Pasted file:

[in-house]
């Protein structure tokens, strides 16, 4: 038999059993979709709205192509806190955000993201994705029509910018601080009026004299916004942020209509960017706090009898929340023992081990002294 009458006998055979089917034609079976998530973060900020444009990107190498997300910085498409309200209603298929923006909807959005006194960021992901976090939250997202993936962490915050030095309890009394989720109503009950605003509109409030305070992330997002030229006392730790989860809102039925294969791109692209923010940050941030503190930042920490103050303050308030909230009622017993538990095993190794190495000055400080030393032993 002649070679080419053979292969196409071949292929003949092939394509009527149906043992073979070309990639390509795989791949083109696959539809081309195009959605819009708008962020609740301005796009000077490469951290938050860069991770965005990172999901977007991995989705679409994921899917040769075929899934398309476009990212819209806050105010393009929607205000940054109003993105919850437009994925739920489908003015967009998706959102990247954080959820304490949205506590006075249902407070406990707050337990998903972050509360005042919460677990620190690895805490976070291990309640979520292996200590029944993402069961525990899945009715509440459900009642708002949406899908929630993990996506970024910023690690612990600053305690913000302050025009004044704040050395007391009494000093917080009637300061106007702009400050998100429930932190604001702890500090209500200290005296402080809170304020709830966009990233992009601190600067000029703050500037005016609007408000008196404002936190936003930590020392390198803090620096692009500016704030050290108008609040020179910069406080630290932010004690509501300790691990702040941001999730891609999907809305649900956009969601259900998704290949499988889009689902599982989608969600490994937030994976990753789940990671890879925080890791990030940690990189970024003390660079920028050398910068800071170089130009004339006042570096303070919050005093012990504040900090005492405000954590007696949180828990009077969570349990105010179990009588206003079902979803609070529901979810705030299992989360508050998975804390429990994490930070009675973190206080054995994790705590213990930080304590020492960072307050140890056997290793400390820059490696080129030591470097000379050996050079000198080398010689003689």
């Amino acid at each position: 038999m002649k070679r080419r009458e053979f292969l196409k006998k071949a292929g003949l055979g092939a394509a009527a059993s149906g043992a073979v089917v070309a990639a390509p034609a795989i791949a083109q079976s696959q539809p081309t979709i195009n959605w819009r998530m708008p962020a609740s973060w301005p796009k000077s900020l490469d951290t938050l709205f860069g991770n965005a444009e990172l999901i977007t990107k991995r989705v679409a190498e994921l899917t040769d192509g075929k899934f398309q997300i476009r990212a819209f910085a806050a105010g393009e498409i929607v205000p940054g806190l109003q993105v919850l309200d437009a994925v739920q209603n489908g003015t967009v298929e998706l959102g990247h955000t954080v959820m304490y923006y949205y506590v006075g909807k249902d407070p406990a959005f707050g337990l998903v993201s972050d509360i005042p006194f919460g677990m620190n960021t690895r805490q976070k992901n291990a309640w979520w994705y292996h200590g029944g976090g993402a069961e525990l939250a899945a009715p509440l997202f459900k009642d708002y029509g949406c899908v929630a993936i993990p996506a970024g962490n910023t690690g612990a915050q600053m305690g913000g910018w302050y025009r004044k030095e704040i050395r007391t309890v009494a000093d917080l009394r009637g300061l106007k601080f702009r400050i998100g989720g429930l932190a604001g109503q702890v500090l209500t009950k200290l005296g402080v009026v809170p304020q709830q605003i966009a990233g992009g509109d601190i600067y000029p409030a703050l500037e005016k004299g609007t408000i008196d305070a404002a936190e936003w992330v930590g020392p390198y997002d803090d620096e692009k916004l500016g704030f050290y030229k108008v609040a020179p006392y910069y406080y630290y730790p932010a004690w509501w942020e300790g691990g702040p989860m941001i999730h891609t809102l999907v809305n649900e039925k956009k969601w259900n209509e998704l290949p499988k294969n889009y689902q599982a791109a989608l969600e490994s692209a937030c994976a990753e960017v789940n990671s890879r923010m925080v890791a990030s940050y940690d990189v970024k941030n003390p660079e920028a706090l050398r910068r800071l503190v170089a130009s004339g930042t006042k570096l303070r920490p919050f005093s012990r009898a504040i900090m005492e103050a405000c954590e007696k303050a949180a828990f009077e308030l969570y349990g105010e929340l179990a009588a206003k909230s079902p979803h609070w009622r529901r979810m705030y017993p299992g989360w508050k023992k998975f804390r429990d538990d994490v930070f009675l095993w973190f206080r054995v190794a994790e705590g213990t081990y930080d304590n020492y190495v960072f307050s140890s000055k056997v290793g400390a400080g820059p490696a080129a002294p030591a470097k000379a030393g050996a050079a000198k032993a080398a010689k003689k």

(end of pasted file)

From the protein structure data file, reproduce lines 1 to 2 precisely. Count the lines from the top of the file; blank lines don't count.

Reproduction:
[in-house]
């Protein structure tokens, strides 16, 4: 038999059993979709709205192509806190955000993201994705029509910018601080009026004299916004942020209509960017706090009898929340023992081990002294 009458006998055979089917034609079976998530973060900020444009990107190498997300910085498409309200209603298929923006909807959005006194960021992901976090939250997202993936962490915050030095309890009394989720109503009950605003509109409030305070992330997002030229006392730790989860809102039925294969791109692209923010940050941030503190930042920490103050303050308030909230009622017993538990095993190794190495000055400080030393032993 002649070679080419053979292969196409071949292929003949092939394509009527149906043992073979070309990639390509795989791949083109696959539809081309195009959605819009708008962020609740301005796009000077490469951290938050860069991770965005990172999901977007991995989705679409994921899917040769075929899934398309476009990212819209806050105010393009929607205000940054109003993105919850437009994925739920489908003015967009998706959102990247954080959820304490949205506590006075249902407070406990707050337990998903972050509360005042919460677990620190690895805490976070291990309640979520292996200590029944993402069961525990899945009715509440459900009642708002949406899908929630993990996506970024910023690690612990600053305690913000302050025009004044704040050395007391009494000093917080009637300061106007702009400050998100429930932190604001702890500090209500200290005296402080809170304020709830966009990233992009601190600067000029703050500037005016609007408000008196404002936190936003930590020392390198803090620096692009500016704030050290108008609040020179910069406080630290932010004690509501300790691990702040941001999730891609999907809305649900956009969601259900998704290949499988889009689902599982989608969600490994937030994976990753789940990671890879925080890791990030940690990189970024003390660079920028050398910068800071170089130009004339006042570096303070919050005093012990504040900090005492405000954590007696949180828990009077969570349990105010179990009588206003079902979803609070529901979810705030299992989360508050998975804390429990994490930070009675973190206080054995994790705590213990930080304590020492960072307050140890056997290793400390820059490696080129030591470097000379050996050079000198080398010689003689």